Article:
New Research Shows How Copyright Law Is Keeping Useful Info Off Wikipedia
from the too-bad dept
Nagaraj realized that Wikipedians were using this as good source material for Wikipedia pages -- especially on the profiles of older baseball players. He noted that there was little stopping the text from being rewritten, but the real issue was around images. People could use the scanned images to illustrate the profiles, but clearly they could only use the public domain ones without permission.
But Nagaraj found was that the availability of public domain material dramatically improved the article's images. Before the digitization, players from between '44 and '64 had an average of .183 pictures on their articles. The '64 to '84 group had about .158 pictures. But after digitization, those numbers dramatically changed: there were 1.15 pictures on each of the older group's articles -- but only .667 in the new group. More recent players, covered by privately-owned parts of Baseball Digest, had half as many images on their pages as did old-timers.And, yes, the article notes that he put in place various controls to correct for unrelated differences. Basically, the only observable difference in why the pages have more images is the public domain status of some of those works vs. others. Some might argue that this is no big deal, but he found a second bit of useful data s well:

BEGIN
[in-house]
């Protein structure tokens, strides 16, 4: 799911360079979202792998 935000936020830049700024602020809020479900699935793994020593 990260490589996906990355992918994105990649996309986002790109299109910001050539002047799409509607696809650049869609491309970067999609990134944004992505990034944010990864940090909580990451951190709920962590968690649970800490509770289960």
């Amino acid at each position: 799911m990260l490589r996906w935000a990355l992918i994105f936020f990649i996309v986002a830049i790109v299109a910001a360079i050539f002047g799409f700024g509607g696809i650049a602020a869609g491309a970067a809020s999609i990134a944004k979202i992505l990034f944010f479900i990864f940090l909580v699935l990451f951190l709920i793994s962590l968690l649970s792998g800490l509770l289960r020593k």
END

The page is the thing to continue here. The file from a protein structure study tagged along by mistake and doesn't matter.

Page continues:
And the effects of this -- of just having an image on the page -- cascaded to other metrics. "Out-of-copyright" players's pages saw a significant boost in traffic. Articles from the pre-'64 that were already in the top 10 percent saw their hits increase more than 70 percent. Articles from that group in the least-popular ten percent saw traffic to their articles increase by 25 percent. Those pages were more frequently edited across the board, too. And this makes sense: Google rewards updated content, and it rewards images. The out-of-copyright players provided more of both.I'm reminded, yet again, of that chart of the now infamous gap in books under copyright that you can't find any more -- even though older books in the public domain are widely available. Once again, we're seeing not only the massive value of the public domain, but how much useful content is being locked away by excessively strict (and excessively long) copyright law.